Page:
University of Ottawa NMR Facility Web Site

Please feel free to make suggestions for future posts by emailing Glenn Facey.

Monday, October 15, 2007

The Consequences of Setting the Receiver Gain Too High

The receiver gain of an NMR spectrometer is much like the volume control on a radio. When it is set too high there will be distortion in the NMR signal. The FID will be clipped near the beginning of the signal. The Fourier transform of this distorted signal is a distorted NMR spectrum. The figure below shows what this distortion looks like.
Many spectrometers will calculate the receiver gain automatically however you should be aware that this automatic calculation is not always perfect and that the receiver gain may have to be set manually. On a Varian spectrometer the receiver gain is the "gain" parameter. On a Bruker spectrometer the parameter is "rg". In both cases higher numbers mean a higher receiver gain.


Unknown said...

I'm using a Bruker Avance 300 spectrometer. When using "RGA" rg value jumps up to a very high value more than 3000 and not depending on sample concentration. What could be causing this error? How can I vary manually the rg value in a Avance 300 spectrometer?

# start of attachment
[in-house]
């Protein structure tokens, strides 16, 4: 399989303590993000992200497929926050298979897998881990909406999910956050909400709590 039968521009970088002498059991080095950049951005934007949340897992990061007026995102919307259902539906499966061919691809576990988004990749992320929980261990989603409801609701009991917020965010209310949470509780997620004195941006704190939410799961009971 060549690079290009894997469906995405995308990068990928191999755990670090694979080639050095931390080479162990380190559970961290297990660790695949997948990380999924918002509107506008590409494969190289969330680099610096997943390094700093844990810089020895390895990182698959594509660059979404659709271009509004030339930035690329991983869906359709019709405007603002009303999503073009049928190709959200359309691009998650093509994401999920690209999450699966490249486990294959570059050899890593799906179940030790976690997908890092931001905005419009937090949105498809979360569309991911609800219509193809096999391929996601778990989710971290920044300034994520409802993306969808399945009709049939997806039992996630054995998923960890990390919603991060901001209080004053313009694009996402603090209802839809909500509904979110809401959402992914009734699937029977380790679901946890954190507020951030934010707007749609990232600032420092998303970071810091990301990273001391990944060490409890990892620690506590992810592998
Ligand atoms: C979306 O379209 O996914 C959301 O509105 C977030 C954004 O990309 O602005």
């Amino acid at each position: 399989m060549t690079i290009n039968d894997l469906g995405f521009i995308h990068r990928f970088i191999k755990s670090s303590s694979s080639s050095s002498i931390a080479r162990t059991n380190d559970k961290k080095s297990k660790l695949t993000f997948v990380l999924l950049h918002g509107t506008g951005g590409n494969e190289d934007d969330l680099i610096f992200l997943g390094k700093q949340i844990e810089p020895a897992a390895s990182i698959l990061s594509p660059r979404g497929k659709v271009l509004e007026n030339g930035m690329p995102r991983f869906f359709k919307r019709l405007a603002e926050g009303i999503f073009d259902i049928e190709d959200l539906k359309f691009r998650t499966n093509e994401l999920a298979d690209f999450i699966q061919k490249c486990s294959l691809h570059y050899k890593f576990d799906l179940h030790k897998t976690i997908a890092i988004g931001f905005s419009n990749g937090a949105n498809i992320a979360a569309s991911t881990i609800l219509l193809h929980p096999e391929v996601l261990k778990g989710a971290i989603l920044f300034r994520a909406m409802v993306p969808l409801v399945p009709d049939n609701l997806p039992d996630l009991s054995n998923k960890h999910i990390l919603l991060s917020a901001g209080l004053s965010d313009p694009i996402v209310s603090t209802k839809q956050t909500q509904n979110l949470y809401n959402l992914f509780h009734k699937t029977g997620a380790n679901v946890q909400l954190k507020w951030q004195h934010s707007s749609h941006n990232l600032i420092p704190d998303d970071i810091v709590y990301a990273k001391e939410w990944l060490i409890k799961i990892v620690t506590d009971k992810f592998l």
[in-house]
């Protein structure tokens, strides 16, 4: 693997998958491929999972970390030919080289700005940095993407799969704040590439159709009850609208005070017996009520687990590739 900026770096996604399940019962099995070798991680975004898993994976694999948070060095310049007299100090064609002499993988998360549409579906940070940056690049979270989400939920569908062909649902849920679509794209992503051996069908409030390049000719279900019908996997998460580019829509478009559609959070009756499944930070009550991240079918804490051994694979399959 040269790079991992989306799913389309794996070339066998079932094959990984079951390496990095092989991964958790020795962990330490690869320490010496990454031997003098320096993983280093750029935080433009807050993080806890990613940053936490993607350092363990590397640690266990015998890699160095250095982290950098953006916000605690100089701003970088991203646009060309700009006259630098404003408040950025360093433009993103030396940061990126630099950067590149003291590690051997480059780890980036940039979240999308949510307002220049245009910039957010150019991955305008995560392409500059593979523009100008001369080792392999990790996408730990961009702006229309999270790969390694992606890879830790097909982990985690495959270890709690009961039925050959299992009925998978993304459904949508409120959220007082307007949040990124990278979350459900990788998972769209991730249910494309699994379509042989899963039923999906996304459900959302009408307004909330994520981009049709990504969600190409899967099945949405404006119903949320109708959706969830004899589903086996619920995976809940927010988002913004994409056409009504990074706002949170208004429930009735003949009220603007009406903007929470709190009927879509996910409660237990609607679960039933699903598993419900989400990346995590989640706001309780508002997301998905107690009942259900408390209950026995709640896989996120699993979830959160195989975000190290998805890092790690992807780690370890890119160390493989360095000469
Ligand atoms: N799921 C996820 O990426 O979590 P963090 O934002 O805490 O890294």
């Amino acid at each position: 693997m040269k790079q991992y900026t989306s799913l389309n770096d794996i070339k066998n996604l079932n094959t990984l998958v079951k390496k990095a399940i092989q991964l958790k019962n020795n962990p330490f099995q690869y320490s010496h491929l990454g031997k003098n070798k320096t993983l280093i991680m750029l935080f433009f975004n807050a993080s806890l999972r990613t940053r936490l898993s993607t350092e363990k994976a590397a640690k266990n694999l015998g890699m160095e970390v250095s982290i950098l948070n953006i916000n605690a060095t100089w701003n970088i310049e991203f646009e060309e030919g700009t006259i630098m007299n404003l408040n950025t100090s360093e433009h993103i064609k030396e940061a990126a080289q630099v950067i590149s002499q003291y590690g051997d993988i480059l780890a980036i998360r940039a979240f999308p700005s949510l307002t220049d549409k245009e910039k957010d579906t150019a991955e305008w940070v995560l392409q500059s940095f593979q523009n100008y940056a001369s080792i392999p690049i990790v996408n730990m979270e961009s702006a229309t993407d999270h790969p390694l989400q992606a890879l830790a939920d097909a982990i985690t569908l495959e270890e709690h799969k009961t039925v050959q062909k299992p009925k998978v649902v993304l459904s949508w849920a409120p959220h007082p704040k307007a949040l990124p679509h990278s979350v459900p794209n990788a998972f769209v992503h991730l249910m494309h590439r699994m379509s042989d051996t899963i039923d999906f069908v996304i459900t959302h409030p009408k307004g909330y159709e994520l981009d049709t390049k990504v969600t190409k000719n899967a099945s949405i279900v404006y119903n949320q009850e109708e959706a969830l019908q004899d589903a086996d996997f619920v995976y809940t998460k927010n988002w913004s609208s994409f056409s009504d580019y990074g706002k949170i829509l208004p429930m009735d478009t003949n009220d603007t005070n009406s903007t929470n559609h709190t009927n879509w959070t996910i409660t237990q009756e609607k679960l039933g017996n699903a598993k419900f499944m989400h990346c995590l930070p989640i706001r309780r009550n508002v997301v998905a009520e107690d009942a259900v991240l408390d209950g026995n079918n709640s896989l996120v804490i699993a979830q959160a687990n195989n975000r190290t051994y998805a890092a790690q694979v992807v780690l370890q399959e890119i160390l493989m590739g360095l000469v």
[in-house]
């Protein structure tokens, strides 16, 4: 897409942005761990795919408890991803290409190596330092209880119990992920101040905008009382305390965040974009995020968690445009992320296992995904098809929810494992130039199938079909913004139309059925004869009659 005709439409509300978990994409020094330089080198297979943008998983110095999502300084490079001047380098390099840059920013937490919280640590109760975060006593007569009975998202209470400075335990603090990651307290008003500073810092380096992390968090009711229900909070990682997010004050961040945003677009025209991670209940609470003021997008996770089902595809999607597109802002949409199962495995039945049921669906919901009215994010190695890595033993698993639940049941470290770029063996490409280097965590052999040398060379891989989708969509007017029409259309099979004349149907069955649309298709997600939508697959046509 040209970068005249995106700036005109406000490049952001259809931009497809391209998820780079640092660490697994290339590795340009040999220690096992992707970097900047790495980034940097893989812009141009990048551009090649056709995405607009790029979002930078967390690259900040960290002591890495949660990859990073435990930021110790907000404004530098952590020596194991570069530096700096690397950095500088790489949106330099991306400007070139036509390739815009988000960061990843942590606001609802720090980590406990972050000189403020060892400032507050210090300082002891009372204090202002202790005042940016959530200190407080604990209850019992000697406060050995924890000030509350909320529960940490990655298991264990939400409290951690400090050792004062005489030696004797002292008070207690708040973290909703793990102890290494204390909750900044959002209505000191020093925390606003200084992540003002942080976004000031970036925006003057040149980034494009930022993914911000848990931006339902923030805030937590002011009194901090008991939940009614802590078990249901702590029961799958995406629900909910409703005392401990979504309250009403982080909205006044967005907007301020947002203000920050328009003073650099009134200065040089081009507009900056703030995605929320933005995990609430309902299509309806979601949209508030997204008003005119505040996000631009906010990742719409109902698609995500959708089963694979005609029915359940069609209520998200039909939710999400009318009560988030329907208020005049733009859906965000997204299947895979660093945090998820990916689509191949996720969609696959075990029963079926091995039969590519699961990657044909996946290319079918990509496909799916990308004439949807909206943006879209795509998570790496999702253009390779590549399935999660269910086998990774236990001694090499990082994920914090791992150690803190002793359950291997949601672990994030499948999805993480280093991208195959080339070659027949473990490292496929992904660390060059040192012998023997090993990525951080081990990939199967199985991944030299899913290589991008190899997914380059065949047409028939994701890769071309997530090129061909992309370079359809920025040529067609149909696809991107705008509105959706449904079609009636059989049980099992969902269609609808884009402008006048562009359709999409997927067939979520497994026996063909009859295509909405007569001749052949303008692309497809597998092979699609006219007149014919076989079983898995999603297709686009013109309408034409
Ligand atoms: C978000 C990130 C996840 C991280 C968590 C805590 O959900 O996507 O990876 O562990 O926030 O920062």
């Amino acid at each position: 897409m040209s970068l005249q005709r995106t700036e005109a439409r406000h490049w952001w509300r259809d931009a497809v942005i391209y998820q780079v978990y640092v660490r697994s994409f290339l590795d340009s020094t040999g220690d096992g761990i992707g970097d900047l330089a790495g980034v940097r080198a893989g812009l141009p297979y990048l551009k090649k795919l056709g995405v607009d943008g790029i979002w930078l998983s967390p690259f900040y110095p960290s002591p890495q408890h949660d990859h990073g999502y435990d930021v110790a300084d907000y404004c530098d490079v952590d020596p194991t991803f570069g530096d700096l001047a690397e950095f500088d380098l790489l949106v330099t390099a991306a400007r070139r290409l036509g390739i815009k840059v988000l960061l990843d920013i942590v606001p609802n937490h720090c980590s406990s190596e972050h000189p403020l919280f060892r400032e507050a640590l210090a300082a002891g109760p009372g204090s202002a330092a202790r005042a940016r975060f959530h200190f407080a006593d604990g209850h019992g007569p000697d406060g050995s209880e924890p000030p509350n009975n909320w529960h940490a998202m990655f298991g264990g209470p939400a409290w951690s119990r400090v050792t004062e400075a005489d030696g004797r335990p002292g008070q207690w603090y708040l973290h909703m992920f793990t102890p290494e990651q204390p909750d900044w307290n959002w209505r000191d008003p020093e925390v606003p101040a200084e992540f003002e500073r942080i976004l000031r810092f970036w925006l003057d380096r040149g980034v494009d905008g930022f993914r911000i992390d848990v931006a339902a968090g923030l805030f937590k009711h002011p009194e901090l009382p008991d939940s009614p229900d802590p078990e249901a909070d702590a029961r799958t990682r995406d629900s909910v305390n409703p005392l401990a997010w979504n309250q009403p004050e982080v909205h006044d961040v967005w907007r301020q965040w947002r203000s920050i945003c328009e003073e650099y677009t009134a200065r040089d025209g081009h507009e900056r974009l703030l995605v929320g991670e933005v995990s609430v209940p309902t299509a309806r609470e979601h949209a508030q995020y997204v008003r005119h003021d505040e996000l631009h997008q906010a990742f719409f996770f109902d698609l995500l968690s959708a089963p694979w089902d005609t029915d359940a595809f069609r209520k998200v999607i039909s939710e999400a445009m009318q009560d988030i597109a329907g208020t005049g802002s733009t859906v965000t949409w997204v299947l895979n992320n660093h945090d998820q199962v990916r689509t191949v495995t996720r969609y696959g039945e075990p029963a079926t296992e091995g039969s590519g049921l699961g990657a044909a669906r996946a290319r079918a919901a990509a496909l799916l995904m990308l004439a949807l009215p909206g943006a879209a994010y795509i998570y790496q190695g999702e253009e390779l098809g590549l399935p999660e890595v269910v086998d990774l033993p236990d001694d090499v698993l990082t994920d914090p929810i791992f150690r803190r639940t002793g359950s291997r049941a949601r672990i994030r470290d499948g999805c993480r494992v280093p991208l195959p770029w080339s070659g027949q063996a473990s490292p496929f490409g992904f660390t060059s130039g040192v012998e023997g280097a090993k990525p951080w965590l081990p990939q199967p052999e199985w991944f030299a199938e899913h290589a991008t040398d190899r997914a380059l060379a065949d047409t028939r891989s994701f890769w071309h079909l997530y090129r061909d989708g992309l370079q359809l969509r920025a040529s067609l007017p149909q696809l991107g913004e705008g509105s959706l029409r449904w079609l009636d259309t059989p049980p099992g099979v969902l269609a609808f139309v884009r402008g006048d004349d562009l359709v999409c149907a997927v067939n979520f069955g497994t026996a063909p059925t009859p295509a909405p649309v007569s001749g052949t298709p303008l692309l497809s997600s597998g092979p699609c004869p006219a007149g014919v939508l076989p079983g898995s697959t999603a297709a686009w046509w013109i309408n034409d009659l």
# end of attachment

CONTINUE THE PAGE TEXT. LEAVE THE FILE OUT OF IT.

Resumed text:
Glenn Facey said...

If RGA finds a very high value, the signal is very weak. You can adjust the receiver gain manually by typing "rg" on the command line and entering an appropriate value.

Anonymous said...

What can cause a very weak signal? Does it mean that there is a problem with the spectrometer?
Thank you so much in advance

Glenn Facey said...


What nucleus are you observing?

It could be a spectrometer problem. Put in the ethylbenzene standard sample and run a signal-to-noise test. Compare this to the spectra provided by the service engineer after installation.

Anonymous said...

I'm observing hydrogen nucleus.